“If return to Iran, handcuffs are ready for me,” says Nikan Khosravi, frontman of heavy metallic band Confess. “It might be 20 years, it might be execution – I do not know. Going again to Iran is unquestionably not an choice.”
In November 2015, Khosravi was arrested alongside together with his bandmate Arash Ilkhani, pulled from the security of his house, he says, by the nation’s Revolutionary Guard, blindfolded and brought to the infamous Evin jail.
The pair spent three months in solitary confinement, the beginning of a horrific ordeal by which they have been later sentenced to a number of years imprisonment and lashes, accused of blasphemy, propaganda and even Satanism; all due to the music they have been creating in a rustic the place artists should toe the road, or probably face the implications.
After making bail in 2017, Khosravi says the pair managed to flee the nation, regardless of having their passports taken away, escaping at first to Turkey whereas awaiting sentencing. Now dwelling in Norway, the place they have been granted asylum, the band are releasing music as soon as once more with new members – “a five-piece avenue protest” who need the world to know their story.
Surviving Iran’s most infamous jail
“It’s as terrifying because it sounds,” Khosravi tells Sky Information of his time in jail, talking on Zoom from his house close to Oslo. “Generally once I’m enthusiastic about my very own story, it is like, how did this occur and the way did I survive this?”
The arrests got here shortly after the discharge of Confess’s second album, In Pursuit Of Desires. Khosravi says the band “positively knew” what they have been doing when it comes to making music the hardline authorities wouldn’t look upon favourably.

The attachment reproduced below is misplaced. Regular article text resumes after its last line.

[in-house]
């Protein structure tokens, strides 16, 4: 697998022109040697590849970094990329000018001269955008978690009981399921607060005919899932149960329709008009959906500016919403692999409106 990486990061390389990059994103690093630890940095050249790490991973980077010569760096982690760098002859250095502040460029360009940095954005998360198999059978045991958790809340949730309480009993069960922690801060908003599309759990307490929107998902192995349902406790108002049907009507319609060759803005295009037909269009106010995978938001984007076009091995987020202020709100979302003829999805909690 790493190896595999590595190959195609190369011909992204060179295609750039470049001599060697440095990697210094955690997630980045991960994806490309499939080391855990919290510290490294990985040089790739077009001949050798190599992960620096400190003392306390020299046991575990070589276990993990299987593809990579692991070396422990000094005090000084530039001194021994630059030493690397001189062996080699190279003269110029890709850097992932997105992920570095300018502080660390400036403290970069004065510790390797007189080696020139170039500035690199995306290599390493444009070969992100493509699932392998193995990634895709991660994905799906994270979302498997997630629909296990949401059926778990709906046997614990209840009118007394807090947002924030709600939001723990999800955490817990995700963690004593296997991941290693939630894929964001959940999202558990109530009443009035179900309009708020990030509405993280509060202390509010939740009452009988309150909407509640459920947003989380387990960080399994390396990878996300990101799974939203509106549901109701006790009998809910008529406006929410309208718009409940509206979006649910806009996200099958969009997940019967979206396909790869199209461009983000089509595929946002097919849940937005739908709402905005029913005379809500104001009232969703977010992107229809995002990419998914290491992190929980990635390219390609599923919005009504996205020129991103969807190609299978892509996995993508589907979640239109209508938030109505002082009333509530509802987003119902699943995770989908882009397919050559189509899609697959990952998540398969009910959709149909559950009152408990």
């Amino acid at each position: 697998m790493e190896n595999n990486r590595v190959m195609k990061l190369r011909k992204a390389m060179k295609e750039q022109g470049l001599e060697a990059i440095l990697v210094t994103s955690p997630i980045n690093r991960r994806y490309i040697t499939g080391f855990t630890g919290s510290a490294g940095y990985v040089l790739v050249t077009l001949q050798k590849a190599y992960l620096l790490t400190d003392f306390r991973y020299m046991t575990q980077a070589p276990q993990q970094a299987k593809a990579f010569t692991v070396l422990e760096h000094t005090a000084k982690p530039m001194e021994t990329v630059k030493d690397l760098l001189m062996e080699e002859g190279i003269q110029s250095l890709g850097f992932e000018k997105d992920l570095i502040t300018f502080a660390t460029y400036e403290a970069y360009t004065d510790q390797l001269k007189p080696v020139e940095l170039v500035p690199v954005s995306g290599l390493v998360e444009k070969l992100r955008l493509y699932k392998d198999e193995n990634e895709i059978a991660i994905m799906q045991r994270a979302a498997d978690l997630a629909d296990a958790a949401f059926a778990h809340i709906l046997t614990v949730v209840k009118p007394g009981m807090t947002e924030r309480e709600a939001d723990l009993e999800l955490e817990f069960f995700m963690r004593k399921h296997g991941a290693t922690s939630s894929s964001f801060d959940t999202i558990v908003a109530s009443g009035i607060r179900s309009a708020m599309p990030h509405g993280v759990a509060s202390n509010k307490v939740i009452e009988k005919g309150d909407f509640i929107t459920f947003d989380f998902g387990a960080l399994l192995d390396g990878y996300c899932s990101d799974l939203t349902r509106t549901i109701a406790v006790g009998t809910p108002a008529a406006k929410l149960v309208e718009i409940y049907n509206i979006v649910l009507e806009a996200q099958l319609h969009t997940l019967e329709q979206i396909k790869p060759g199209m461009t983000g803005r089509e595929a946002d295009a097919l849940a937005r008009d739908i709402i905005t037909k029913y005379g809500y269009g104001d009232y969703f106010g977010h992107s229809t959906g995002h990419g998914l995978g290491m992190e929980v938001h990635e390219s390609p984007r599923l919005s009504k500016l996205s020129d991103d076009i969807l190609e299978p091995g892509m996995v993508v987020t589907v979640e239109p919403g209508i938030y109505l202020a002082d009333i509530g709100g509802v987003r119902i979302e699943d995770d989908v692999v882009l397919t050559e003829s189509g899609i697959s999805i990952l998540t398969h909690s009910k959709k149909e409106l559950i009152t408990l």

What they maybe did not recognize, he says, is the extent to which they might be punished for it. “I believed, they’re most likely going to take us into custody for a few days, simply smack me up a bit of bit,” he says of his arrest. As a substitute, he was informed authorities had been investigating him for greater than a yr.
“My case was this thick,” he says, gesturing together with his hand. “Once they got here after me, they got here with translation of lyrics… they took an image of me and my girlfriend, they confirmed me footage whereas I used to be on the street… footage of stuff that I posted on Instagram or Fb.”
What was it in regards to the band’s music that the federal government was so towards? “I feel music is the perfect outlet to make individuals conscious of what is going on on,” says Khosravi. “There’s plenty of political themes and criticising organised faith, dictatorship.
“As a younger Iranian it is crucial for me to speak about these items or convey it into my music. A minimum of there may be somebody to characterize a bunch of those who thinks in a different way, of which we’re so many. The Iranian regime attempt to present the world that Iran is a rustic [where] everybody thinks the identical. It’s completely unsuitable. And I am simply one among so many individuals with issues to say, however possibly they don’t have the voice as a lot as I do.”
Heavy metallic is a harmful ardour in Iran
Confess’s music being heavy metallic additionally performed an element. “They do not love metallic music, to them it sounds Satanic, like the way in which it did to, I suppose, British authority when Black Sabbath got here within the ’60s.”